Few inventions from antiquity have survived the transition into modern day.
A pair of chopsticks is one such item.
The sole means of feeding much of the Asian region, including China, Japan, Korea and Vietnam, for a few thousand years, the wisdom of the humble chopsticks may not apply to eat inordinately large pizzas and cannolis – as Italian luxury fashion brand Dolce & Gabbana has found to its cost – but it still looms significantly for the culinary culture of Asia in general.
In multi-racial Asia, where food culture is as accepting as it is exciting, eating with a pair of chopsticks is certainly a joy not to be missed.
Let’s take a look at some of the continent’s most famous delicacies that one can best savour with a pair of chopsticks – because it’s quite simply twice the fun.
Teochew muay (porridge)
Teochew porridge is a popular staple for breakfast as well as supper in Southern China and Southeast Asia.
As porridge is a lighter option than rice, many people like to start their day with a light muay simply served with preserved vegetables or opt for a heartier version accompanied by dishes such as chye poh (preserved radish) omelette.
Although soft and runny, the best way to enjoy Teochew muay is to hold the hot bowl to the mouth and deliver the tasty gruel into it with swift movements of the chopsticks.
Carrot cake (Char koay kak)
This sizzling local favourite has many ways of preparation and the Penang way, which is also quite popular throughout Malaysia, is to fry the radish cake with eggs, preserved radish and bean sprouts.
In Singapore bean sprouts are generally omitted.
A tasty savoury treat that can also be enhanced by sweet bean sauce, it is quite a joy to pick up pieces of radish cake with a pair of chopsticks and slowly enjoy its soft, rich texture.
To many non-Chinese, it is probably surprising to enjoy a bowl of soup with spoon and chopsticks.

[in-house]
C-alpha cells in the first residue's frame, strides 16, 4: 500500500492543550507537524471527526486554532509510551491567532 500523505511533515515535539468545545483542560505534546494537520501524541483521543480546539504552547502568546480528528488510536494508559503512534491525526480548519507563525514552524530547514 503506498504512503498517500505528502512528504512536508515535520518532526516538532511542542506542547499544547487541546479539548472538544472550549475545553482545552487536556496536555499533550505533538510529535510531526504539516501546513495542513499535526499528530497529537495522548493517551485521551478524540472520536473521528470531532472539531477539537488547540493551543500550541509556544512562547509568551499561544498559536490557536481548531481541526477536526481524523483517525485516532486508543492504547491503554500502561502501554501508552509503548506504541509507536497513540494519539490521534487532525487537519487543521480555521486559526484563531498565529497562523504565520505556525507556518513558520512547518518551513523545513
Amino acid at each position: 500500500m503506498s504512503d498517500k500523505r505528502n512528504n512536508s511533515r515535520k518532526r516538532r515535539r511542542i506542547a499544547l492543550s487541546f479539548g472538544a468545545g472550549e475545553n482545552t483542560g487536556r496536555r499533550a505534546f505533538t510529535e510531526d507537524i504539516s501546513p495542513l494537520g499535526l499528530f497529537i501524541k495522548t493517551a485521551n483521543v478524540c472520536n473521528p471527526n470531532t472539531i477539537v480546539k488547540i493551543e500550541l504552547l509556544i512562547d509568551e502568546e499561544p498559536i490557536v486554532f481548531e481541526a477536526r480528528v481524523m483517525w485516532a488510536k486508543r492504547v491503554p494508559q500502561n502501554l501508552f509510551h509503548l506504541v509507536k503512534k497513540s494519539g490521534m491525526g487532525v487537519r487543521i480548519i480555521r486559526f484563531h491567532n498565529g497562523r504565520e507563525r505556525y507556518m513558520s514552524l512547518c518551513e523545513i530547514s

However, hidden in every serving of lovely double-boiled soup, a Cantonese staple, are scrumptious delicacies that grant soups their wholesome taste and nourishment.
Whether it’s a whole abalone or pieces of chicken, dipping them in chilli-padi-laced soy sauce with a pair of chopsticks before eating them is all part of the enjoyment.
There is a whole ritual involved in serving and eating the popular roast Peking duck, but invariably the crispy skin is wrapped with pancakes and served with a sweet bean sauce and cucumber, as well as scallions.
The only way to pick these lovely parcels up is via the trusty chopsticks, which is a manageable task. However, trying to wrap and pick up the fresh lettuce leaves filled with the leftover stir-fried duck meat with a pair of chopsticks will be daunting, to say the least.
Asia’s most famous fruit has been elevated to the ranks of dainty pastries and frothy cakes as patissiers around the continent are continuously experimenting with ways to incorporate the pungent fruit into Western confections.
A popular version now making the rounds at Chinese restaurants is the simple durian pancake with creamy fresh pulp wrapped within tender pancake skin.
Yet fork or chopsticks, this is not a treat that everyone is going to be able to stomach.